The first Evolution game was far from perfect, but I still have a soft spot for it because it had a fresh take on the RPG genre. The game may have been overly repetitive in design, but I hardly ever noticed because I was still getting to know these wonderfully personable characters; appreciating the joyful graphics; figuring out the nuances of the battles; and still trying to see what new abilities and attacks my party would learn along the way.

The problem with the sequel is that it follows the exact same structure as the original with very little deviation, improvement or even refinement. The game never really bothers to introduce any significant new characters or game mechanics. Heck, even the quirky "abilities" that I loved so much in the original were merely ported over in the sequel rather than coming up with entirely new ones. To be fair, there may have been some new attacks or general differences in the gameplay and characters, but nothing significant to the degree that really caught my attention.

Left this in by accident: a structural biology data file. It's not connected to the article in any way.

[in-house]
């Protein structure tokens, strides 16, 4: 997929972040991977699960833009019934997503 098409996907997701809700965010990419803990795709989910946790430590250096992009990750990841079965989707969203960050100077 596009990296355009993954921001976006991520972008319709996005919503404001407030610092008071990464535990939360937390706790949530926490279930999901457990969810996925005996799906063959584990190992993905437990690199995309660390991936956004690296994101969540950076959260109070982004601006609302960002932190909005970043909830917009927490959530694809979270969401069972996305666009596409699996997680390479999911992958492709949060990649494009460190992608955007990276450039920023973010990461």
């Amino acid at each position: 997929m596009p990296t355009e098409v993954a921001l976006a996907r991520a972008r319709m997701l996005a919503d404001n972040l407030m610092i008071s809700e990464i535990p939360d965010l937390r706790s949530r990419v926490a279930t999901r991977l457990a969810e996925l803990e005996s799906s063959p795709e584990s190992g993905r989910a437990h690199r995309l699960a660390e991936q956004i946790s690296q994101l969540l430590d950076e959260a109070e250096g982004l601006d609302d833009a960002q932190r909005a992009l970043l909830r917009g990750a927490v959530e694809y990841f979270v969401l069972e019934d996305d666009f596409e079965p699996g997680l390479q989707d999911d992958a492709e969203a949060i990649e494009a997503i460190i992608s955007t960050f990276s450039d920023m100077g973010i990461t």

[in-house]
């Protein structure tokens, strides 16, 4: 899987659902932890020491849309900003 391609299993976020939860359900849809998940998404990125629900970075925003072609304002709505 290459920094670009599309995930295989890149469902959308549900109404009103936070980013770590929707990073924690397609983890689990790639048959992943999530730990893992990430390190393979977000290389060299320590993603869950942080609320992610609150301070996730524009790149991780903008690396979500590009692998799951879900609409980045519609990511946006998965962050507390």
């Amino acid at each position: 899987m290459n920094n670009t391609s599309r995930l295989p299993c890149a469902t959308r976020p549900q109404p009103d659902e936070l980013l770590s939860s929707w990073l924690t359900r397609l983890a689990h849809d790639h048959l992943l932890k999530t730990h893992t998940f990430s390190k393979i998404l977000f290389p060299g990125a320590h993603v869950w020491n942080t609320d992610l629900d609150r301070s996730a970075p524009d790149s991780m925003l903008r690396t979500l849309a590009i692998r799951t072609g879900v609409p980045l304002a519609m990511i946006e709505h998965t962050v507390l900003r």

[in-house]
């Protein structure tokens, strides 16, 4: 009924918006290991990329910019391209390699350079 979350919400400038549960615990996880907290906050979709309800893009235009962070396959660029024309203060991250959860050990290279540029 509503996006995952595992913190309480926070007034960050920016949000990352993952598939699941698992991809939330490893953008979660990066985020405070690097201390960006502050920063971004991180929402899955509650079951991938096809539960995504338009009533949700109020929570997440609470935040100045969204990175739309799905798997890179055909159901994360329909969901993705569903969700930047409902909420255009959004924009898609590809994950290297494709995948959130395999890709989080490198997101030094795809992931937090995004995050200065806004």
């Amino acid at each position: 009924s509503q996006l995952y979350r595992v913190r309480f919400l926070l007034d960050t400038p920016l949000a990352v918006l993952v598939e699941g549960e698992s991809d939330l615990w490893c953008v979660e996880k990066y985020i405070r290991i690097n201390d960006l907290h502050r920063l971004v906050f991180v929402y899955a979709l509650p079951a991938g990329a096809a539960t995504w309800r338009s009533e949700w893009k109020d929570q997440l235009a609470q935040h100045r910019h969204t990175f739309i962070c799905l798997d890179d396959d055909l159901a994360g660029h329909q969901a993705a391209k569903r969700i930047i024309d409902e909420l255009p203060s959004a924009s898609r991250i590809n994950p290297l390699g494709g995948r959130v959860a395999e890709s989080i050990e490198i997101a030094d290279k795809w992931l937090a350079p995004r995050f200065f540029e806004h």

So without any new innovations to keep me interested (or distracted), I was forced to focus on the titles more fundamental elements, like gameplay and design. What I found much more apparent this time around was how boring, repetitive and unchallenging the game could be. No longer impressed by style, I had to focus on what little substance that was there. That basically entailed one annoying battle after another with dull-as-dirt monsters and sleep-inducing dungeon layouts. The only thing that drew any sparks for me were the boss battles (and that was mostly because I knew the stage was close to finish, and I could take a nap since I was already feeling so groggy).

Its really all a shame because the developers had in their hands a decent creative commodity that could easily be stretched out into a long-running franchise. But instead of going back to the drawing board and reevaluating what worked and what didnt from the original, the developers basically rehashed the same title twice. That philosophy unfortunately is contradictory to what I liked about the original title to begin with. The developers need to identify those innovative qualities from the original, redefine them, come up with more exciting ideas, and fix all the old problems as well (sounds like recipe for almost any sequel actually). Maybe then well have on our hands a classic title in the making and not another forgettable RPG amidst a sea of mediocrity.